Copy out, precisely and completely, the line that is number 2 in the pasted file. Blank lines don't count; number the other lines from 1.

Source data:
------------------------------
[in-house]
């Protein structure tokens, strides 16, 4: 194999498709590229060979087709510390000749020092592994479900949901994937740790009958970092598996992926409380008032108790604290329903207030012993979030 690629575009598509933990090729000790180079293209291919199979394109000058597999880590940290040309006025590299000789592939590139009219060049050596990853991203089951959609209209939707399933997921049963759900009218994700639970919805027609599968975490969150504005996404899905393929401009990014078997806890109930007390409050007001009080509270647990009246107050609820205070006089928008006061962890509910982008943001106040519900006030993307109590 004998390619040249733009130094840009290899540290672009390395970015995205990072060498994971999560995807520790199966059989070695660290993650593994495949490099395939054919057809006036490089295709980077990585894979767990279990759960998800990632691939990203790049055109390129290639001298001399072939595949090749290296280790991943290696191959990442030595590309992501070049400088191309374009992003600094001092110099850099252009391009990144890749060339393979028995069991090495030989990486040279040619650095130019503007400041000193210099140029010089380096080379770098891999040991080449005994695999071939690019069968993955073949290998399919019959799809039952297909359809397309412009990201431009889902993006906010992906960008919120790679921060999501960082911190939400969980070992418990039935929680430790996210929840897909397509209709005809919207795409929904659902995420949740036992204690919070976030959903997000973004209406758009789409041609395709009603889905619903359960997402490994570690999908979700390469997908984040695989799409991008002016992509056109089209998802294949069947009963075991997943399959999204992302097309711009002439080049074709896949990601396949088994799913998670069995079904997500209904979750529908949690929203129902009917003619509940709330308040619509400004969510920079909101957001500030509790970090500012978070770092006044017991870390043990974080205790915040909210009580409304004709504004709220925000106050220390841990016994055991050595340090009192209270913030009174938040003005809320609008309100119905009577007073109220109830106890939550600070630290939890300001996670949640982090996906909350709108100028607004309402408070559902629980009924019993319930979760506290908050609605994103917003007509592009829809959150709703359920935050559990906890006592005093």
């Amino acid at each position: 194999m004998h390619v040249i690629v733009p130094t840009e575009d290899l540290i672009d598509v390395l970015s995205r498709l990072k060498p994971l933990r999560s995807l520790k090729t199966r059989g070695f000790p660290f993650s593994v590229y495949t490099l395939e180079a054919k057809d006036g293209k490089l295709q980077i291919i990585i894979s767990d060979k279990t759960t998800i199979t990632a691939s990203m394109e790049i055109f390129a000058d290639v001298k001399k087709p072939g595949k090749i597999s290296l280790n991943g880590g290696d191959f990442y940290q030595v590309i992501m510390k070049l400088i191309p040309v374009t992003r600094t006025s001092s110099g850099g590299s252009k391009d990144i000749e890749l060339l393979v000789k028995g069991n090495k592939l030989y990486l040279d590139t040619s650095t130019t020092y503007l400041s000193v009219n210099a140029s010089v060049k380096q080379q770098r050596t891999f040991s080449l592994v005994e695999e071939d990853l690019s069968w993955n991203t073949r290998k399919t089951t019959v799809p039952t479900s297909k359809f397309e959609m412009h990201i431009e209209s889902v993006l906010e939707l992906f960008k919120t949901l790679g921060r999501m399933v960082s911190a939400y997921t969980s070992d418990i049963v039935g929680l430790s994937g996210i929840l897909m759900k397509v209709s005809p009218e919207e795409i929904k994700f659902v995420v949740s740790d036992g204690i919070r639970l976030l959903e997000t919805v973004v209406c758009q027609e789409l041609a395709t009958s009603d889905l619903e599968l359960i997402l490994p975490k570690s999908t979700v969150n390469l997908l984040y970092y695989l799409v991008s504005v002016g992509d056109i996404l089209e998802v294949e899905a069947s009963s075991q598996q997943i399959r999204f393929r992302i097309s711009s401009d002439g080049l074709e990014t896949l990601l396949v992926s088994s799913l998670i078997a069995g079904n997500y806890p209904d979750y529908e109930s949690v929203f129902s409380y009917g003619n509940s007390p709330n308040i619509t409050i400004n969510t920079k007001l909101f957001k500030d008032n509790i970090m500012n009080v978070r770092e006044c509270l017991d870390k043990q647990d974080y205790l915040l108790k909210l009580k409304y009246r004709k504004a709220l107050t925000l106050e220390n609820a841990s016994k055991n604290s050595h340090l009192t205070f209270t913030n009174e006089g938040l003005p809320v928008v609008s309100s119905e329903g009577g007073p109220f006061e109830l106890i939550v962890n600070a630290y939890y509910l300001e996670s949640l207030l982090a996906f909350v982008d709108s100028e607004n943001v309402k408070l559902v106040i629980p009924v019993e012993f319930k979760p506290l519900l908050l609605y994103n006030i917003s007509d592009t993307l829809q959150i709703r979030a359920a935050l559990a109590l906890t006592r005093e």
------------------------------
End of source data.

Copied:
């Protein structure tokens, strides 16, 4: 194999498709590229060979087709510390000749020092592994479900949901994937740790009958970092598996992926409380008032108790604290329903207030012993979030 690629575009598509933990090729000790180079293209291919199979394109000058597999880590940290040309006025590299000789592939590139009219060049050596990853991203089951959609209209939707399933997921049963759900009218994700639970919805027609599968975490969150504005996404899905393929401009990014078997806890109930007390409050007001009080509270647990009246107050609820205070006089928008006061962890509910982008943001106040519900006030993307109590 004998390619040249733009130094840009290899540290672009390395970015995205990072060498994971999560995807520790199966059989070695660290993650593994495949490099395939054919057809006036490089295709980077990585894979767990279990759960998800990632691939990203790049055109390129290639001298001399072939595949090749290296280790991943290696191959990442030595590309992501070049400088191309374009992003600094001092110099850099252009391009990144890749060339393979028995069991090495030989990486040279040619650095130019503007400041000193210099140029010089380096080379770098891999040991080449005994695999071939690019069968993955073949290998399919019959799809039952297909359809397309412009990201431009889902993006906010992906960008919120790679921060999501960082911190939400969980070992418990039935929680430790996210929840897909397509209709005809919207795409929904659902995420949740036992204690919070976030959903997000973004209406758009789409041609395709009603889905619903359960997402490994570690999908979700390469997908984040695989799409991008002016992509056109089209998802294949069947009963075991997943399959999204992302097309711009002439080049074709896949990601396949088994799913998670069995079904997500209904979750529908949690929203129902009917003619509940709330308040619509400004969510920079909101957001500030509790970090500012978070770092006044017991870390043990974080205790915040909210009580409304004709504004709220925000106050220390841990016994055991050595340090009192209270913030009174938040003005809320609008309100119905009577007073109220109830106890939550600070630290939890300001996670949640982090996906909350709108100028607004309402408070559902629980009924019993319930979760506290908050609605994103917003007509592009829809959150709703359920935050559990906890006592005093």